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This guide provides details of the High

Level Structure requirements based on DIS

9001: 2014. It concentrates on the core
requirements that should not change
when ISO 9001: 2015 is published.

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ISO 9001: 2015 A Guide to

Understanding and
Implementing the High Level
Structure (HLS)

Guide to ISO 9001: 2015 the requirements that should not change
ISO 9001: 2015 is nearing publication, the certification industry is gearing up with road shows, and
new terminology is entering the quality language. The jury is out on whether the changes are ground
breaking or just a tidy up job; whether you should get started now or wait for the amnesty period to
expire before you get started. Two highly respected commentators - the Chartered Quality Institute
(CQI) and the IRCA (the International Register of Certificated Auditors) in a joint statement have said
This is the most important event since ISO 9001.
We consider the changes to be sufficiently significant, affecting the way your organization is run for
you to make a start now. In this guide we cut to the chase and provide you in plain language an
introduction to the new core requirements and a brief overview of the quality related changes.
But there could still be some changes, couldnt there? Well Yes and No. Some of the changes
that have been made are to the core material that affects all ISO management system standards and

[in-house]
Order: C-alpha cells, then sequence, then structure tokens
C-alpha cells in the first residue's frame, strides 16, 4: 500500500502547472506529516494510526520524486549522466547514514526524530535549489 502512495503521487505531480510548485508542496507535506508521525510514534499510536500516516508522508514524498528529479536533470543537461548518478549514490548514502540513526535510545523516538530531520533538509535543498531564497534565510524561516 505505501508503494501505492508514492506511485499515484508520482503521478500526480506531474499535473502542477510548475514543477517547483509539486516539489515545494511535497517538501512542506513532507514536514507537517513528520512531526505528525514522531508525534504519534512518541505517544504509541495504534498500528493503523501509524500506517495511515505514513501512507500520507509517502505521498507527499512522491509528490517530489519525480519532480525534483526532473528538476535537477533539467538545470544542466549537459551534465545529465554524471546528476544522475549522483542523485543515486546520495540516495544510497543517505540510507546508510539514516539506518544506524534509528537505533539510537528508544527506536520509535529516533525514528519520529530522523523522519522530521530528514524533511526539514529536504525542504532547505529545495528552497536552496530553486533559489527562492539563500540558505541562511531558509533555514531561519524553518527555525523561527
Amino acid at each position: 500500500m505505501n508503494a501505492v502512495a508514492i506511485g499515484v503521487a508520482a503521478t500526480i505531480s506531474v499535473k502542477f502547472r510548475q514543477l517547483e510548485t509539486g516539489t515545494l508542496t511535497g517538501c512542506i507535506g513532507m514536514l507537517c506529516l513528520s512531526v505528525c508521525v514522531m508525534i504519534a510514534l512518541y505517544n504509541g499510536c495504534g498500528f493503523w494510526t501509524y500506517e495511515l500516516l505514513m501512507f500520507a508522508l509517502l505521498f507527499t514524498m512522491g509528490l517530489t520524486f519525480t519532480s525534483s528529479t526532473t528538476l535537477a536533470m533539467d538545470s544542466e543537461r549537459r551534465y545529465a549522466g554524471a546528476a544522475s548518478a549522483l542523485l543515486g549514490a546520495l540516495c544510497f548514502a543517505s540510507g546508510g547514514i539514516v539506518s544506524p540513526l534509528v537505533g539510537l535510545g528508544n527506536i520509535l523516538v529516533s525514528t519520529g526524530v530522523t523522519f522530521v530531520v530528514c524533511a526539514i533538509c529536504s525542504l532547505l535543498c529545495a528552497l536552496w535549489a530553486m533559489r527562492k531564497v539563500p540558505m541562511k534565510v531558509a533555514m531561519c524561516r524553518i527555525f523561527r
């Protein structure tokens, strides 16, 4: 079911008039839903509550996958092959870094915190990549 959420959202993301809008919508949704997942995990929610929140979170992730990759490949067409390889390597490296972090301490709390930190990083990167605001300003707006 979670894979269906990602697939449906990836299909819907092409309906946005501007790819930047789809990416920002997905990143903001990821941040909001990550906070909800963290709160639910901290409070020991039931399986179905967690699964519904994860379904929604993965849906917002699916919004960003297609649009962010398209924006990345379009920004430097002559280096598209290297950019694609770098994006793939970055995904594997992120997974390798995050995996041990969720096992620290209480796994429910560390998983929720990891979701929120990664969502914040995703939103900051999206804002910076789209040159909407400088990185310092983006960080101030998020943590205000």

these should not change. It is these that we concentrate on in this guide.
As we are auditors working for international accredited certification bodies we also provide some
opinions on how their auditors may approach the changes.
Why does the standard have to change?
The International Standards Organization (ISO) reviews its standards every five to seven years. It
also carries out surveys and takes into account feedback from many quarters. Based on this it has
decided this time to standardise as much content as possible in all of its management system
standards. This has resulted in at least 60% of ISO 9001 having core content that is the same as ISO
14001 (environmental management) and other standards. This should not change. The remaining
40% is quality specific and could be subject to minor further change.
A significant comment received was that the standard was biased too much to manufacturing and did
not adequately take into account the needs of service industries. This has been addressed in the new
standard and service has the same status as product.
What is standardised and what is not?
The core requirements common to all ISO management system standards are known as the High
Level Structure (HLS) and are derived from an IEC/ISO Directive which the standards writing teams
must follow. Without going into the technical details, this is in an annex to a Directive and you may
also hear these referred to as Annex SL.
As we said earlier, on top of these core requirements the rest for each standard are disciplinespecific. The quality related standards such as ISO 9001, ISO 13485 and others will have different
discipline specific requirements to ISO 14001, ISO 22000 (food management) and others.
Will the HLS/Annex SL requirements change?
This is unlikely, but you never can tell with standards not yet published. The consensus of opinion
from the quality professionals such as the (CQI) is that they will not change. Which is why have
recommended that you make a start now.
Many of the quality discipline requirements have been developed from the existing ISO 9001: 2008
standard and our experience from previous major revisions is that the changes to these from now on
will be relatively minor.

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Guide to ISO 9001: 2015 the requirements that should not change